Semiconductor company Avago generated a lot of attention last year because Silver Lake Partners – along with Avago’s co-sponsor, Kohlberg Kravis Roberts – effectively renewed the hopes of many a GP that the IPO market was thawing when it successfully floated the company. It was also the exact opposite result of what many onlookers expected when Silver Lake and KKR bought the business in 2005, Jim Davidson, Silver Lake's co-founder and co-chief executive, told PEI in a rare interview.
PEI subscribers may read the full interview here.
It was a business in the wrong place.
Listed in August on the Nasdaq exchange, the Avago IPO was one of the largest recorded in the US last year; it priced at the top of its range, selling 43.2 million shares to raise a total of $648 million, and valuing the company at $3.5 billion. The stock closed up nearly 8 percent on its first day of trading, pushing the company’s valuation to $3.8 billion.
The investor group, which bought Avago in 2005 for a reported $2.7 billion, sold nearly 22 million shares worth a total of about $326 million in the IPO. The partial exit won North American private equity exit of the year honours in the PEI Awards 2009. In early 2010, the group further exited the company by selling $435 million-worth of shares in a secondary offering.
Davidson: proving critics wrong
Avago, originally the semiconductor business of Hewlett Packard, is an interesting case study in part because many industry observers expected the deal to fail when the investment was made near the end of 2005.
It demonstrates that Silver Lake’s “expertise around technology allows us to differentiate between perceived risk and real risk”, Davidson told PEI.
While part of HP, and later Agilent, the semiconductor business had sunk hundreds of millions into R&D and had invented an array of very advanced technologies, but the business had continually been questioned by its corporate parent because it was deemed too cash-intensive and was not reporting large profits.
“That did not mean it was a bad business, it just meant that it was a business in the wrong place,” Davidson said.
When Silver Lake purchased the company, it had trouble raising the bond segment of its financing for the deal. A group of potential bond purchasers approached Silver Lake under an NDA and standstill agreement to hold a conference call, during which the firm explained that Avago, under private equity ownership, was really a portfolio of assets.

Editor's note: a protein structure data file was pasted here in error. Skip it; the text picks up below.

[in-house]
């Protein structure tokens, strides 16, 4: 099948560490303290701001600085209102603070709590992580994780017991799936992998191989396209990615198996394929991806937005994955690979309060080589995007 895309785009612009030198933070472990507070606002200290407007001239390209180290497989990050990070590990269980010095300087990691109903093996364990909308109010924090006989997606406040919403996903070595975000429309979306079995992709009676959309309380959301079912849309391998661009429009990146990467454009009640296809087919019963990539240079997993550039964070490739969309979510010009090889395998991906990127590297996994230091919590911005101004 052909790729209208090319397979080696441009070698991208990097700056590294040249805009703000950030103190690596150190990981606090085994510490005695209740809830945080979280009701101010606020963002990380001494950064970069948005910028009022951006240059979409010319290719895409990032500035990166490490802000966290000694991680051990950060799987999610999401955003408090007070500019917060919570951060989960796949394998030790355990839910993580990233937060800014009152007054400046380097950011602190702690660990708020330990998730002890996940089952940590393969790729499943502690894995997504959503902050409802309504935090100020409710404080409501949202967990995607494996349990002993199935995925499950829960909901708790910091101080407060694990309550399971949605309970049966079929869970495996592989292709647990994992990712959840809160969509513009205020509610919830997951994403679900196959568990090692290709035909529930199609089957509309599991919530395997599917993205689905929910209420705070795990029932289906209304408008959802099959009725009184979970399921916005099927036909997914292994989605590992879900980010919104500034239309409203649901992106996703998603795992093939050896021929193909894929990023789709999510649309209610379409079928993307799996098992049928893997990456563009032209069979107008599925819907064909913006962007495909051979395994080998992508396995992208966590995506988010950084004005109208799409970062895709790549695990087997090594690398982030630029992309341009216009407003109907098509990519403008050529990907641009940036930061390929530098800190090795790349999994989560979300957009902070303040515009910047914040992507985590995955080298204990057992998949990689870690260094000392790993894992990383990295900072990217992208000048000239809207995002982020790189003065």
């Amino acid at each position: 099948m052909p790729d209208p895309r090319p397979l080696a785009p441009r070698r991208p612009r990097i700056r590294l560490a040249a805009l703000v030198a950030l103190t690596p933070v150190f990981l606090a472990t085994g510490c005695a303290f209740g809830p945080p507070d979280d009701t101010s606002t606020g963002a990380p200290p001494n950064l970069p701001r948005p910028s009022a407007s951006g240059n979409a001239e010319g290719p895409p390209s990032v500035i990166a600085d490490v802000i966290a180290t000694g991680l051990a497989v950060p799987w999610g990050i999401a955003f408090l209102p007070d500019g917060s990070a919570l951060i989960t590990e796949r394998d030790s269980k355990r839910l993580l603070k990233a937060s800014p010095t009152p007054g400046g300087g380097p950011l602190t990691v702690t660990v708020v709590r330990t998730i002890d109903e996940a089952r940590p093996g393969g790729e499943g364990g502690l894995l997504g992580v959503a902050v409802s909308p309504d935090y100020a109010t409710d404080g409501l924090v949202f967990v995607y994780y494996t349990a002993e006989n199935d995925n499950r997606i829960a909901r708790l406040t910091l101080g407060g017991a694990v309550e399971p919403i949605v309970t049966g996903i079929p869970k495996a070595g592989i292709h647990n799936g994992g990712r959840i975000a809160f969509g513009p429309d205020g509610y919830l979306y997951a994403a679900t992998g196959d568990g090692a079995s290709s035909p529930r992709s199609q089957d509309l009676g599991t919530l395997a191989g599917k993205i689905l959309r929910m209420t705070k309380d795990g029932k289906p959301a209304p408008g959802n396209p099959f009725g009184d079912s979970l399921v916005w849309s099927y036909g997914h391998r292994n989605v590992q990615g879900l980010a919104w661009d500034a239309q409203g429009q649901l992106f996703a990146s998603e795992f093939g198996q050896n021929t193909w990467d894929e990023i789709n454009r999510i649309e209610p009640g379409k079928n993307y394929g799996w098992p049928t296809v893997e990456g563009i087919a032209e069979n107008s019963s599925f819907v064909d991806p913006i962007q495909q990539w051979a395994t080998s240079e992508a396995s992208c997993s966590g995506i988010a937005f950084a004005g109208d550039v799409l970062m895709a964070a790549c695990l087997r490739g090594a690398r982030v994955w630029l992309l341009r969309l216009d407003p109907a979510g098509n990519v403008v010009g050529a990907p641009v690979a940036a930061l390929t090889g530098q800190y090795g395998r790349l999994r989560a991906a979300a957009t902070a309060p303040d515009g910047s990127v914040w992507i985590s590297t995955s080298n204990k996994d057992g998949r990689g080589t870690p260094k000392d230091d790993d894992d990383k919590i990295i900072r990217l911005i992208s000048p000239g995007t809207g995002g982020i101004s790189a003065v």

Six hours later, the bond deal was done, with 70 percent of the purchases made by individuals participating on the call, Davidson recalls. Within three months, Avago went on to sell several of its businesses, which had been generating around $18 million to $20 million in EBITDA, to strategic buyers. “Four months later Avago had no bank debt. The bonds were now the most senior debt in the company and the strategic sales netted about $730 million in cash. But what was most important about restructuring Avago’s business lines was that we had a much more focused company.”
That focus intensified, with improvement in the business’ growth, balance sheet and business processes up until the IPO, which Davidson notes, crucially, was an IPO in which stock investors could make money. At press time, Avago shares were trading up roughly 46 percent from their offering price.
“I hope that is what we are known for, because we like to be affiliated with high quality companies that are still growing,” Davidson says. “We are fiduciaries for our limited partners’ capital but we are also trying to be stewards of the companies themselves as they continue to perform well even after capital has been returned to our investor base.”
PEI subscribers may read the full interview with Davidson – in which he discusses how Silver Lake has managed through the downturn, its relationship with LPs, the launch of a credit division, the blockbuster LBO of Skype, and much more – by clicking here.